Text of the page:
As shown, the mobile UE device 901 comprises a processor 903 coupled to a memory 907 and a Transceiver 904. The memory 907 stores (software) applications 905 for execution by the processor 903. The applications 905 could comprise any known or future application useful for individuals or organizations. As an example, such applications 905 could be categorized as operating systems (OS), device drivers, databases, multimedia tools, presentation tools, Internet browsers, e-mailers, Voice-Over-Internet Protocol (VOIP) tools, file browsers, firewalls, instant messaging, finance tools, games, word processors or other categories. Regardless of the exact nature of the applications 905, at least some of the applications 905 may direct the mobile UE device 901 to transmit UL signals to the eNB (base-station) 902 periodically or continuously via the transceiver 904. In at least some embodiments, the mobile UE device 901 identifies a Quality of Service (QoS) requirement when requesting an uplink resource from the eNB 902. In some cases, the QoS requirement may be implicitly derived by the eNB 902 from the type of traffic supported by the mobile UE device 901. As an example, VOIP and gaming applications often involve low-latency uplink (UL) transmissions while High Throughput (HTP)/Hypertext Transmission Protocol (HTTP) traffic can involve high-latency uplink transmissions.

As shown in FIG. 9, the transceiver 904 comprises uplink logic 906. The uplink logic executes instructions that control the operation of the transceiver. Some of these instructions may be stored in memory 907 and executed when needed. When no data is expected for transmission, the uplink logic places the transceiver in a low power DRX mode. While in DRX mode, the uplink logic will periodically transmit a sync-RS as discussed with reference to FIGS. 2-4 to maintain synchronization with eNB 902. As would be understood by one of skill in the art, the components of the Uplink Logic 906 may involve the physical (PHY) layer and/or the Media Access Control (MAC) layer of the transceiver 904.

As shown in FIG. 9, the eNB 902 comprises a Processor 909 coupled to a memory 913 and a transceiver 910. The memory 913 stores applications 908 for execution by the processor 909. The applications 908 could comprise any known or future application useful for managing wireless communications. At least some of the applications 908 may direct the base-station to manage transmissions to or from the user device 901.

Transceiver 910 comprises an uplink Resource Manager 912, which enables the eNB 902 to selectively allocate uplink PUSCH resources to the user device 901. As would be understood by one of skill in the art, the components of the uplink resource manager 912 may involve the physical (PHY) layer and/or the Media Access Control (MAC) layer of the transceiver 910. Transceiver 910 includes a Receiver 911 for receiving transmissions from various UE within range of the eNB.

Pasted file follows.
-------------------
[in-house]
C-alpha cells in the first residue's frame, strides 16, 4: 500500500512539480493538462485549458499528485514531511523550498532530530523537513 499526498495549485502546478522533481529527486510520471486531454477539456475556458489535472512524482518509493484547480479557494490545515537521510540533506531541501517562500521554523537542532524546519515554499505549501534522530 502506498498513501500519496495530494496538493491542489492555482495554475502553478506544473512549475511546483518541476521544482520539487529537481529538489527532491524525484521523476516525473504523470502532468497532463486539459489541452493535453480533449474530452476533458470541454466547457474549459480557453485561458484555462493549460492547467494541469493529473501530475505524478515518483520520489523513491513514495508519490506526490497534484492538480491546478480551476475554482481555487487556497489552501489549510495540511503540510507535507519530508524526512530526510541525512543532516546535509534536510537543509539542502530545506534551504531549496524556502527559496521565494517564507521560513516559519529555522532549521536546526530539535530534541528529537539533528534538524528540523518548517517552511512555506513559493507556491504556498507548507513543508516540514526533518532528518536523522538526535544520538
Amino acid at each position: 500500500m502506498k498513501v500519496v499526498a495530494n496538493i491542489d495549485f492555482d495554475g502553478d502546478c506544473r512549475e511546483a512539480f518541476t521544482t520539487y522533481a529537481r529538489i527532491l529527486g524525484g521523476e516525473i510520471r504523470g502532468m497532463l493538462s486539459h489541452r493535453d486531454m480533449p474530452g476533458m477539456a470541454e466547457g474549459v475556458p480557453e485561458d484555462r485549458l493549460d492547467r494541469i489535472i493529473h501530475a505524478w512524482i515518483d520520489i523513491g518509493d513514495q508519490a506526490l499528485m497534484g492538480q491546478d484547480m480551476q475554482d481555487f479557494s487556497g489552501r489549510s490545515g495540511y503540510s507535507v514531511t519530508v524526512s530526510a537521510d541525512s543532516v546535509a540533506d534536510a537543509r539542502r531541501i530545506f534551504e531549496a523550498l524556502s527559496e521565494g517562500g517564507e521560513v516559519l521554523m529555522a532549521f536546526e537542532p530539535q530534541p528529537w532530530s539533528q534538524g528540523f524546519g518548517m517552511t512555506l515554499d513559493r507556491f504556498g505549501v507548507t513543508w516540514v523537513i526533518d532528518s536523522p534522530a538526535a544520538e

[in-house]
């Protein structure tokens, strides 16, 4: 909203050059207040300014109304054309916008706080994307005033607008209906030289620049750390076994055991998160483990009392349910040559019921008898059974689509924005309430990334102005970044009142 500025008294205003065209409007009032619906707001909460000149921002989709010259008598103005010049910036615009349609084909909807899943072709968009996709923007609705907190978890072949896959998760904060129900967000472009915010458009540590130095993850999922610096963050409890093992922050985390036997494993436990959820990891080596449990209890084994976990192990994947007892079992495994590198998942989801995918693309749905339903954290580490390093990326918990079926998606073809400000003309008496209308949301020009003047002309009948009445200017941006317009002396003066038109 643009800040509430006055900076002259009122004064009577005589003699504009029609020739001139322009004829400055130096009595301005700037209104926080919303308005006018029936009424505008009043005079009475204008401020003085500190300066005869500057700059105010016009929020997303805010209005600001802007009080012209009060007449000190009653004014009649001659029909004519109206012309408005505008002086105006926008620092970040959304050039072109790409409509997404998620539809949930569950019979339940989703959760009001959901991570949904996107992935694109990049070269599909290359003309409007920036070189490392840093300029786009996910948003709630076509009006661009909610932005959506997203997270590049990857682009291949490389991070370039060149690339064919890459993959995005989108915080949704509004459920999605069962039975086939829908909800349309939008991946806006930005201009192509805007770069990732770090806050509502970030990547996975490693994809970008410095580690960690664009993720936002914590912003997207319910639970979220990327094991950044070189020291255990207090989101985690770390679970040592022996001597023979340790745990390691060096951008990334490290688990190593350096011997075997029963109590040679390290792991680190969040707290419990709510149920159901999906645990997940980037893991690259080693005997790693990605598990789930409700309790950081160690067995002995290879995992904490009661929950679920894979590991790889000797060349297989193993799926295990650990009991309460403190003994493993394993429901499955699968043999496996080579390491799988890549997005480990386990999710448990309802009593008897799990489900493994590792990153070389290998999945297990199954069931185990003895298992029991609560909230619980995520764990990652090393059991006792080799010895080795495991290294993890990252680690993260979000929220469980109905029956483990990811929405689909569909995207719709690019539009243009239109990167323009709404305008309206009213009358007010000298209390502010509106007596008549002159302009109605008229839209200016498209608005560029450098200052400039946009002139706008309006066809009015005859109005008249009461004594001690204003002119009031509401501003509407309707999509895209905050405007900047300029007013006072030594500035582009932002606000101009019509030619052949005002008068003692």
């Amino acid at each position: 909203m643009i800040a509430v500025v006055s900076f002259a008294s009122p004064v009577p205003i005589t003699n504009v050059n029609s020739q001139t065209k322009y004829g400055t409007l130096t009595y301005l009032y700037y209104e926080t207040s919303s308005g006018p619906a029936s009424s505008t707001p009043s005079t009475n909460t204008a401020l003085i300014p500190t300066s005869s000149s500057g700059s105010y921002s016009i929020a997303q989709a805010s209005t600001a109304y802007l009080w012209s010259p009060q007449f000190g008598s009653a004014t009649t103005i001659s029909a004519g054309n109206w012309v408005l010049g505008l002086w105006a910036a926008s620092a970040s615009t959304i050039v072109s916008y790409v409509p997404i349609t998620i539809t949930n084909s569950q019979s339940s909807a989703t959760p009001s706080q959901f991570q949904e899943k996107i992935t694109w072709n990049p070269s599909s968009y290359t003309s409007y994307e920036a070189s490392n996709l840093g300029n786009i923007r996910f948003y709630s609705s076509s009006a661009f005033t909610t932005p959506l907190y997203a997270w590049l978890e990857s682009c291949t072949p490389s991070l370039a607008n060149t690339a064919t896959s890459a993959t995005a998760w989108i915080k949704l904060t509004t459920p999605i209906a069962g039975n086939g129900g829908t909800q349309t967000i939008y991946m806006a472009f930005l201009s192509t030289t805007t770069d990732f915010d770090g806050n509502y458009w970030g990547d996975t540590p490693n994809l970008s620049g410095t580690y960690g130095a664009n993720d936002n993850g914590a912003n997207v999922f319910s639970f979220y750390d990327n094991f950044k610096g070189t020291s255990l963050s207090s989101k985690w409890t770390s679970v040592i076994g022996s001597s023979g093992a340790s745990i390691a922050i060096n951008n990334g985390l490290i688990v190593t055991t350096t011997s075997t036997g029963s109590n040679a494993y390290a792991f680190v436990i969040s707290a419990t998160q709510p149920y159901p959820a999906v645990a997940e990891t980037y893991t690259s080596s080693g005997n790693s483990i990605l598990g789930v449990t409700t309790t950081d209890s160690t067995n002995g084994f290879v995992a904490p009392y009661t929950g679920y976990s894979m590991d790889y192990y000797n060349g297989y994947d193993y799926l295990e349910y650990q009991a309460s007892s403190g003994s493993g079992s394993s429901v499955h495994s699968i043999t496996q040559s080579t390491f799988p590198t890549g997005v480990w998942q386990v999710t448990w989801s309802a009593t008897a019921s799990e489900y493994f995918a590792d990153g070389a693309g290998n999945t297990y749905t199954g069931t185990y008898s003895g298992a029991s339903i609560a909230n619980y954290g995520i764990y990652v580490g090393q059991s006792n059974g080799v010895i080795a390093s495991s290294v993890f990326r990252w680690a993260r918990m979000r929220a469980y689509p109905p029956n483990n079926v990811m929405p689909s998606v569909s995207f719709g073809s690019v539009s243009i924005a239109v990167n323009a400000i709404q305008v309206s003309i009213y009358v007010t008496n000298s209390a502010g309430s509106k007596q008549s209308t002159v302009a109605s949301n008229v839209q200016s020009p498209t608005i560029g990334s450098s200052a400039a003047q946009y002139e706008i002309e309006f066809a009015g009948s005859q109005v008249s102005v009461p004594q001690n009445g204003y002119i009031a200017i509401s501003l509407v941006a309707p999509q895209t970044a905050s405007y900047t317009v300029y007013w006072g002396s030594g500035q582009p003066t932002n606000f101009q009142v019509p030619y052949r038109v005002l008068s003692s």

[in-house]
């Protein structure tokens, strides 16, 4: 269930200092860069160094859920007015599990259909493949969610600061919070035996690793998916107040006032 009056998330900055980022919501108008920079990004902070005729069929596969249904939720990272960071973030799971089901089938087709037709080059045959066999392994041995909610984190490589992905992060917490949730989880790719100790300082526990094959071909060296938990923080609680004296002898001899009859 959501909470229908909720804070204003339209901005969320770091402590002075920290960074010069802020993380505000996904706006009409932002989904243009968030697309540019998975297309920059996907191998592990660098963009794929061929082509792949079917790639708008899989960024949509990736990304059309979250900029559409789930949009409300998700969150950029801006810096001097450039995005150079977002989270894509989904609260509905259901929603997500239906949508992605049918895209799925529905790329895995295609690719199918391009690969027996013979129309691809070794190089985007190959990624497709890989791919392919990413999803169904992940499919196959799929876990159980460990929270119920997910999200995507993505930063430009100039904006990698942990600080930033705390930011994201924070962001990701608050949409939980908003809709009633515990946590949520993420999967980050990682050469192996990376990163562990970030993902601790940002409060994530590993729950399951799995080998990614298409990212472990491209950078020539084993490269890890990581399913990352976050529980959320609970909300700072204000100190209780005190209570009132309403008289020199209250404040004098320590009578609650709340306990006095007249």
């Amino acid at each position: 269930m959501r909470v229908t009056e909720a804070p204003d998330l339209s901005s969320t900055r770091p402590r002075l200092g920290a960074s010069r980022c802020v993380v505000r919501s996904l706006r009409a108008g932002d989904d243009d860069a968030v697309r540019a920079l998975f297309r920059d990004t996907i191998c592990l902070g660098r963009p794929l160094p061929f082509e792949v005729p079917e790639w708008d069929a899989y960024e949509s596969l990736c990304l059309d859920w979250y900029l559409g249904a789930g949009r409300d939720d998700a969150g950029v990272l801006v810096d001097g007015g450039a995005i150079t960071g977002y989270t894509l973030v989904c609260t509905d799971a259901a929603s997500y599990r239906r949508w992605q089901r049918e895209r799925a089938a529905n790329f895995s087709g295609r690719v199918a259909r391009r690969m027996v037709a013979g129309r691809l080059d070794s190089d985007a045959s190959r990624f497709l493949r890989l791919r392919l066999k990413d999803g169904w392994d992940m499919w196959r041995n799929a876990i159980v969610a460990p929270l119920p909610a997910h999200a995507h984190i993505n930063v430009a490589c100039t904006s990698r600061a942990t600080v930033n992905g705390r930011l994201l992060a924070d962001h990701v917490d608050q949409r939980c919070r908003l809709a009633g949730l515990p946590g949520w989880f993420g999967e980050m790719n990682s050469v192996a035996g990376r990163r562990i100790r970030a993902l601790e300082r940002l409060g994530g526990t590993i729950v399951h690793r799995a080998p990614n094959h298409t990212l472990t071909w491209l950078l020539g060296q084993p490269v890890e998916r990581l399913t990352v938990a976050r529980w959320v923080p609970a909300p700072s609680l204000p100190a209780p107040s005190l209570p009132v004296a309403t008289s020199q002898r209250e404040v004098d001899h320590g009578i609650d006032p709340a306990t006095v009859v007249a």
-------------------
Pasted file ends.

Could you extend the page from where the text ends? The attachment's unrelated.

Uplink resource manager 912 executes instructions that control the operation of transceiver 910. Some of these instructions may be located in memory 913 and executed when needed. Resource manager 912 controls the transmission resources allocated to each UE that is being served by eNB 902 and broadcasts control information via the physical downlink control channel PDCCH. UE that are in DRX mode may ignore the downlink control information and the eNB does not expect to receive transmissions from a UE in DRX mode. However, if a UE in DRX mode transmits a sync-RS on the PUSCH, then resource manager 912 performs a timing analysis of the sync-RS and sends a TA if needed back to the UE in order to maintain synchronization. If the eNB is serving a cell with high speed UE or subject to fast channel variations such as e.g. urban environments (canyon streets), then autonomous TA requests may also be received from the UE at a higher rate than the periodic sync-RS, as discussed with reference to FIGS. 4-8

FIG. 10 is a block diagram of mobile cellular phone 1000 for use in the network of FIG. 1. Digital baseband (DBB) unit 1002 can include a digital processing processor system (DSP) that includes embedded memory and security features. Stimulus Processing (SP) unit 1004 receives a voice data stream from handset microphone 1013 a and sends a voice data stream to handset mono speaker 1013 b. SP unit 1004 also receives a voice data stream from microphone 1014 a and sends a voice data stream to mono headset 1014 b. Usually, SP and DBB are separate ICs. In most embodiments, SP does not embed a programmable processor core, but performs processing based on configuration of audio paths, filters, gains, etc being setup by software running on the DBB. In an alternate embodiment, SP processing is performed on the same processor that performs DBB processing. In another embodiment, a separate DSP or other type of processor performs SP processing.